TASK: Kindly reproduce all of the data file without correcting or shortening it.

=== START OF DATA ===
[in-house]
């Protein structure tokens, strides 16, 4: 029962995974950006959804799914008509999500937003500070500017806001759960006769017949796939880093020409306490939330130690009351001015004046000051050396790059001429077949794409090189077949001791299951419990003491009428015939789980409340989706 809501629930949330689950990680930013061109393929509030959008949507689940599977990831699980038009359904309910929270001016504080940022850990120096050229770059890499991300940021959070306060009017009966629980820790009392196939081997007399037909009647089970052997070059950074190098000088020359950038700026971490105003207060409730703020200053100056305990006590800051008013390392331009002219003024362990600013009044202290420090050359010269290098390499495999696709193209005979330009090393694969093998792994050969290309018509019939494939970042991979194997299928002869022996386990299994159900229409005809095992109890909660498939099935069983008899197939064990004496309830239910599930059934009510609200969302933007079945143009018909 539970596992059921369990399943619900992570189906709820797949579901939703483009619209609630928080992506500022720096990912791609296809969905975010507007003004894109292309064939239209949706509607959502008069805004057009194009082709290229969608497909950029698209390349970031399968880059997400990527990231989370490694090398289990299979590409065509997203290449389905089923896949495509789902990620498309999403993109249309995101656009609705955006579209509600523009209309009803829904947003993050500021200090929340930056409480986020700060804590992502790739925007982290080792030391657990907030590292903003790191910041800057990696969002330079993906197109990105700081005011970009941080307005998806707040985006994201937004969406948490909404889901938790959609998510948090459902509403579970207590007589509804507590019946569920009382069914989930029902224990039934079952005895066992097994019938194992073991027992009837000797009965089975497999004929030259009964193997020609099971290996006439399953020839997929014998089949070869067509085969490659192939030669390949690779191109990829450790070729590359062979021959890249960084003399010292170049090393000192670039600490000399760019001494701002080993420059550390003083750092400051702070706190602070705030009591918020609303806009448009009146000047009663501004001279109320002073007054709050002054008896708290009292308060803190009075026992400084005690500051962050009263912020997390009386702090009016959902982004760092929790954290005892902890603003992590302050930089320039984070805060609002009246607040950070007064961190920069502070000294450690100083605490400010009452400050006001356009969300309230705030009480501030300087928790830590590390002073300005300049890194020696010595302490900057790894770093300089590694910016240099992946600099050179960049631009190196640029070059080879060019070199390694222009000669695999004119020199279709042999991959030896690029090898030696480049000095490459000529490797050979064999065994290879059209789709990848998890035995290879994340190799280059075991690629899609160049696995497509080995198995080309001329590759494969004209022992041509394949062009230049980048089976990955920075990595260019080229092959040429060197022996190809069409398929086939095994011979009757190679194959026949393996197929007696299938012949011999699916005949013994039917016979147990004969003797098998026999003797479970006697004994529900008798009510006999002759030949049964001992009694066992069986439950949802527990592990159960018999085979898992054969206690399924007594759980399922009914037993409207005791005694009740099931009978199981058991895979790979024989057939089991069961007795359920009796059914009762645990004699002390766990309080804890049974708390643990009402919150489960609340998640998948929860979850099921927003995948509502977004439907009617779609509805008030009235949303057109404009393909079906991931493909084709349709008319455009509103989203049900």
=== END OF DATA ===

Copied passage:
[in-house]
């Protein structure tokens, strides 16, 4: 029962995974950006959804799914008509999500937003500070500017806001759960006769017949796939880093020409306490939330130690009351001015004046000051050396790059001429077949794409090189077949001791299951419990003491009428015939789980409340989706 809501629930949330689950990680930013061109393929509030959008949507689940599977990831699980038009359904309910929270001016504080940022850990120096050229770059890499991300940021959070306060009017009966629980820790009392196939081997007399037909009647089970052997070059950074190098000088020359950038700026971490105003207060409730703020200053100056305990006590800051008013390392331009002219003024362990600013009044202290420090050359010269290098390499495999696709193209005979330009090393694969093998792994050969290309018509019939494939970042991979194997299928002869022996386990299994159900229409005809095992109890909660498939099935069983008899197939064990004496309830239910599930059934009510609200969302933007079945143009018909 539970596992059921369990399943619900992570189906709820797949579901939703483009619209609630928080992506500022720096990912791609296809969905975010507007003004894109292309064939239209949706509607959502008069805004057009194009082709290229969608497909950029698209390349970031399968880059997400990527990231989370490694090398289990299979590409065509997203290449389905089923896949495509789902990620498309999403993109249309995101656009609705955006579209509600523009209309009803829904947003993050500021200090929340930056409480986020700060804590992502790739925007982290080792030391657990907030590292903003790191910041800057990696969002330079993906197109990105700081005011970009941080307005998806707040985006994201937004969406948490909404889901938790959609998510948090459902509403579970207590007589509804507590019946569920009382069914989930029902224990039934079952005895066992097994019938194992073991027992009837000797009965089975497999004929030259009964193997020609099971290996006439399953020839997929014998089949070869067509085969490659192939030669390949690779191109990829450790070729590359062979021959890249960084003399010292170049090393000192670039600490000399760019001494701002080993420059550390003083750092400051702070706190602070705030009591918020609303806009448009009146000047009663501004001279109320002073007054709050002054008896708290009292308060803190009075026992400084005690500051962050009263912020997390009386702090009016959902982004760092929790954290005892902890603003992590302050930089320039984070805060609002009246607040950070007064961190920069502070000294450690100083605490400010009452400050006001356009969300309230705030009480501030300087928790830590590390002073300005300049890194020696010595302490900057790894770093300089590694910016240099992946600099050179960049631009190196640029070059080879060019070199390694222009000669695999004119020199279709042999991959030896690029090898030696480049000095490459000529490797050979064999065994290879059209789709990848998890035995290879994340190799280059075991690629899609160049696995497509080995198995080309001329590759494969004209022992041509394949062009230049980048089976990955920075990595260019080229092959040429060197022996190809069409398929086939095994011979009757190679194959026949393996197929007696299938012949011999699916005949013994039917016979147990004969003797098998026999003797479970006697004994529900008798009510006999002759030949049964001992009694066992069986439950949802527990592990159960018999085979898992054969206690399924007594759980399922009914037993409207005791005694009740099931009978199981058991895979790979024989057939089991069961007795359920009796059914009762645990004699002390766990309080804890049974708390643990009402919150489960609340998640998948929860979850099921927003995948509502977004439907009617779609509805008030009235949303057109404009393909079906991931493909084709349709008319455009509103989203049900």